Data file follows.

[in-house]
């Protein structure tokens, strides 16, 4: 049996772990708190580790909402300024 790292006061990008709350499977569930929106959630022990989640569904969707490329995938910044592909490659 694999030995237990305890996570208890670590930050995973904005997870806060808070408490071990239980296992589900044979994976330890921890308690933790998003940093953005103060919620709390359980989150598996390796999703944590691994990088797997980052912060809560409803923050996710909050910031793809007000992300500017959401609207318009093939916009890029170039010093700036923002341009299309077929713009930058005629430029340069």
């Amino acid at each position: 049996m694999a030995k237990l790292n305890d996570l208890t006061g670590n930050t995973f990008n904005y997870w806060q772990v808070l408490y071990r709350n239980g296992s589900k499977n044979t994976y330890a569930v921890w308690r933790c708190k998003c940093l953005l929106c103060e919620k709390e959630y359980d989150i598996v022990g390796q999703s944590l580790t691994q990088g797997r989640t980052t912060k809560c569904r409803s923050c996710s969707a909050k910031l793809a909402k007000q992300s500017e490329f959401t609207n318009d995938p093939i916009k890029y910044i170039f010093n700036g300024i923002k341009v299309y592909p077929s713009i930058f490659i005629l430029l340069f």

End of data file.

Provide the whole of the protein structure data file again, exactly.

[in-house]
């Protein structure tokens, strides 16, 4: 049996772990708190580790909402300024 790292006061990008709350499977569930929106959630022990989640569904969707490329995938910044592909490659 694999030995237990305890996570208890670590930050995973904005997870806060808070408490071990239980296992589900044979994976330890921890308690933790998003940093953005103060919620709390359980989150598996390796999703944590691994990088797997980052912060809560409803923050996710909050910031793809007000992300500017959401609207318009093939916009890029170039010093700036923002341009299309077929713009930058005629430029340069």
């Amino acid at each position: 049996m694999a030995k237990l790292n305890d996570l208890t006061g670590n930050t995973f990008n904005y997870w806060q772990v808070l408490y071990r709350n239980g296992s589900k499977n044979t994976y330890a569930v921890w308690r933790c708190k998003c940093l953005l929106c103060e919620k709390e959630y359980d989150i598996v022990g390796q999703s944590l580790t691994q990088g797997r989640t980052t912060k809560c569904r409803s923050c996710s969707a909050k910031l793809a909402k007000q992300s500017e490329f959401t609207n318009d995938p093939i916009k890029y910044i170039f010093n700036g300024i923002k341009v299309y592909p077929s713009i930058f490659i005629l430029l340069f």